- Enhance Button: Hober Mallow records the events when a Foundation missionary seeks refuge aboard Mallow's ship on the planet Korell. He later enhances an image on the Visual Record that shows an invisible tattoo on the missionary's arm. The tattoo says KSP, proving that the missionary is actually a plant - a member of the Korellian Secret Police. It is stated to be blurry though.
- Encyclopedia Exposita:
- Essays on History, by Ligurn Vier, originally provides an Epigraph for this story when it was published in Astounding Science Fiction."Three Dynasties molded the Beginning: the Encyclopedists, the Mayors, and the Traders—" — Essays on History, by Ligurn Vier
- When this story is republished in Foundation (1951), an entry from the Encyclopedia Galactica for the Traders replaces the Essays on History, and the story ends with the entry for Korell.
- Essays on History, by Ligurn Vier, originally provides an Epigraph for this story when it was published in Astounding Science Fiction.
- Every Man Has His Price: Secretary Jorane Sutt comes to Trader Hober Mallow and tries to convince him to switch over to his camp. The trader remarks that his opinions might be for sale, but the politician isn't offering him profit. Sutt is unable to offer a price high enough to satisfy Mallow so he leaves, threatening to ruin the trader.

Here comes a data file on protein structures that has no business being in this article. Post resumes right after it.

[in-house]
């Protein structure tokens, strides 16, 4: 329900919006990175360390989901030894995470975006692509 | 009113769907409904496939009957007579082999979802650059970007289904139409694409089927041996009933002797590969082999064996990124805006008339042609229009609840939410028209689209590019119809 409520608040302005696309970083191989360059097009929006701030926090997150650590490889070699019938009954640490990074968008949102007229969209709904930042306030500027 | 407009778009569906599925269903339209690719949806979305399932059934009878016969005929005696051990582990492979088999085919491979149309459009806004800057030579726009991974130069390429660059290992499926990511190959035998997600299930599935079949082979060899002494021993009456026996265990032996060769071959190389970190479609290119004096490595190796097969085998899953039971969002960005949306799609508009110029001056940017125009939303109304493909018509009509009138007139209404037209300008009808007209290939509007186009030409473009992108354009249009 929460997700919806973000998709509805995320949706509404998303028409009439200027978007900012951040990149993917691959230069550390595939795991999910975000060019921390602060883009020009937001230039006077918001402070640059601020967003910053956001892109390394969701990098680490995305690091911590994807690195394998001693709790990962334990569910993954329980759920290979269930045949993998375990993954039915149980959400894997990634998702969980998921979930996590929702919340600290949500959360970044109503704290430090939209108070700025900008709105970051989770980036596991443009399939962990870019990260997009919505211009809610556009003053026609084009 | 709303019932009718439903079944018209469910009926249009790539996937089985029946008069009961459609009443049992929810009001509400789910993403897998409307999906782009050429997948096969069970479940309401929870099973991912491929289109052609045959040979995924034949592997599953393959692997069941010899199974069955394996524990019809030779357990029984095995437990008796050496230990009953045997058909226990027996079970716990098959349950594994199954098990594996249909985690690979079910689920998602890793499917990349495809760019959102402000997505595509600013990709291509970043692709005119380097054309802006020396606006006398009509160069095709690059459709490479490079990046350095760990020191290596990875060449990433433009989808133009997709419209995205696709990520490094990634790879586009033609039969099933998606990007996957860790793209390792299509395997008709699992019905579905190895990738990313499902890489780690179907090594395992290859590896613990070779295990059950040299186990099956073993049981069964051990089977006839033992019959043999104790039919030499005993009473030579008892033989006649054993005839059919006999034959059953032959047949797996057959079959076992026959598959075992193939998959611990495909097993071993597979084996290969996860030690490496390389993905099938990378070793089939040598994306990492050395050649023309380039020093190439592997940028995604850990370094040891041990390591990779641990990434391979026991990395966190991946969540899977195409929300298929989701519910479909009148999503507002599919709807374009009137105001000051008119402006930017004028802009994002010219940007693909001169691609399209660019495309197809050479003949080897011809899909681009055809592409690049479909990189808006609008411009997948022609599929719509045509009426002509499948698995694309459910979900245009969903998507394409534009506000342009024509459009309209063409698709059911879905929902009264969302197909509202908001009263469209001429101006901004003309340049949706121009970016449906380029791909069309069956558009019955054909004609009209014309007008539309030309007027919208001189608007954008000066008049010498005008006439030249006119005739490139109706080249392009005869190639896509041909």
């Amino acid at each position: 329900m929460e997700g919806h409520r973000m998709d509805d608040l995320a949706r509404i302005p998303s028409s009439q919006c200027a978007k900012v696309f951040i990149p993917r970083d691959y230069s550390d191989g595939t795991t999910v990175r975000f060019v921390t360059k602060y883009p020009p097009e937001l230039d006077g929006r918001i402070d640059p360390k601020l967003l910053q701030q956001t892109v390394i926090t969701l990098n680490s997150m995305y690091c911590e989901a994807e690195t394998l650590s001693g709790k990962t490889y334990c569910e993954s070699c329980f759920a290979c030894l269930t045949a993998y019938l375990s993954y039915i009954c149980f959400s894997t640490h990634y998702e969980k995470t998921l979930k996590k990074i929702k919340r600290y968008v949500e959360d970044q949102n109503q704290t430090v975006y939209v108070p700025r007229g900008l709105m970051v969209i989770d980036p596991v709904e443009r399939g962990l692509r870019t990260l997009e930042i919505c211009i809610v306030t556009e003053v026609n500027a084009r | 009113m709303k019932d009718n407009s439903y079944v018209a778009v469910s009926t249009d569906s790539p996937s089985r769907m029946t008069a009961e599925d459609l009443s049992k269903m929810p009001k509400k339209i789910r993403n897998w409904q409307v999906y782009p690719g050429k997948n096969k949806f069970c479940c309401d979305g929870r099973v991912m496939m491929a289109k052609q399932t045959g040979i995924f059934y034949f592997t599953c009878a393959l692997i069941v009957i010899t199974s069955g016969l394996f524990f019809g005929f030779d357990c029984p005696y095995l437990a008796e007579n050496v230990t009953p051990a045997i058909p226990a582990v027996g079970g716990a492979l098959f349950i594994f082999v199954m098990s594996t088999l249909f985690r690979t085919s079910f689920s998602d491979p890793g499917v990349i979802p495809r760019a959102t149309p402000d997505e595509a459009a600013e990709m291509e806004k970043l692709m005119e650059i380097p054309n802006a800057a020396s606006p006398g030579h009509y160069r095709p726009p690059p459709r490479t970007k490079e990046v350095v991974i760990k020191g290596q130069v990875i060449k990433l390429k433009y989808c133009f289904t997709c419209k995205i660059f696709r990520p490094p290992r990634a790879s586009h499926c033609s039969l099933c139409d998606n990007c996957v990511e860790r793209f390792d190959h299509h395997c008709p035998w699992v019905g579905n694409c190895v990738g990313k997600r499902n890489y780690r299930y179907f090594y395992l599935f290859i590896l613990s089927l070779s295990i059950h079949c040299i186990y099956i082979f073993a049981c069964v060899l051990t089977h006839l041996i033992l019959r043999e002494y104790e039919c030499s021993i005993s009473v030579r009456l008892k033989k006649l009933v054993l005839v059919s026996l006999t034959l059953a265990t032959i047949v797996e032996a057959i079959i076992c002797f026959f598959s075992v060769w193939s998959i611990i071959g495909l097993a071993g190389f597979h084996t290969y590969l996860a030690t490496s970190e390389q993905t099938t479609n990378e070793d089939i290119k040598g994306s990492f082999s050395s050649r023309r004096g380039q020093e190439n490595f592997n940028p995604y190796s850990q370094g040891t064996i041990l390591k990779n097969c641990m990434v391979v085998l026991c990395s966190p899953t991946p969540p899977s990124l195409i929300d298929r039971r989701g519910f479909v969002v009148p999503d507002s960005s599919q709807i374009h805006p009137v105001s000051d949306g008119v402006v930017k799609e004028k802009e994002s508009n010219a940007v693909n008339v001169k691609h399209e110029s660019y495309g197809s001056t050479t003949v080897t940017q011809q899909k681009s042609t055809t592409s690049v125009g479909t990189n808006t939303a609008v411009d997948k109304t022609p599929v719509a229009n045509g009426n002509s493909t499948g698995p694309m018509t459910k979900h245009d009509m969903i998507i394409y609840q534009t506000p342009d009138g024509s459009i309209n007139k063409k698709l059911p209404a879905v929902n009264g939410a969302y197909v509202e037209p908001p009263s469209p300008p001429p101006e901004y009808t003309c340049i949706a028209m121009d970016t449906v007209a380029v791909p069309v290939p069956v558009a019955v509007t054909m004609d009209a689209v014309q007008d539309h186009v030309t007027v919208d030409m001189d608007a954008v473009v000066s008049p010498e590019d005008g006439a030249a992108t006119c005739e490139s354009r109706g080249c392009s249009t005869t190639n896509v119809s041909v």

- Evil Luddite: Korell is a subversion of the usual Luddite; they're not against Foundation technology, but against Foundation religion, which (before Mallow comes along) was a required part of any technological trade. Allowing the Religion of Science would mean allowing the Foundation to subvert them and ultimately make them into a puppet state, like what happened to Askone from "The Traders".
- Fantastic Racism: Mallow is a Phrase Catcher for the phrase "filthy Smyrnian", with occasional irony, throughout the story. He was born in one of the original Four Kingdoms that the Foundation achieved dominance over (and the one that was casually mocked In-Universe since "The Mayors"), but managed to escape the Foundation's religion to become a citizen and a Trader, despite suspicion from Sutt and other Foundation leaders.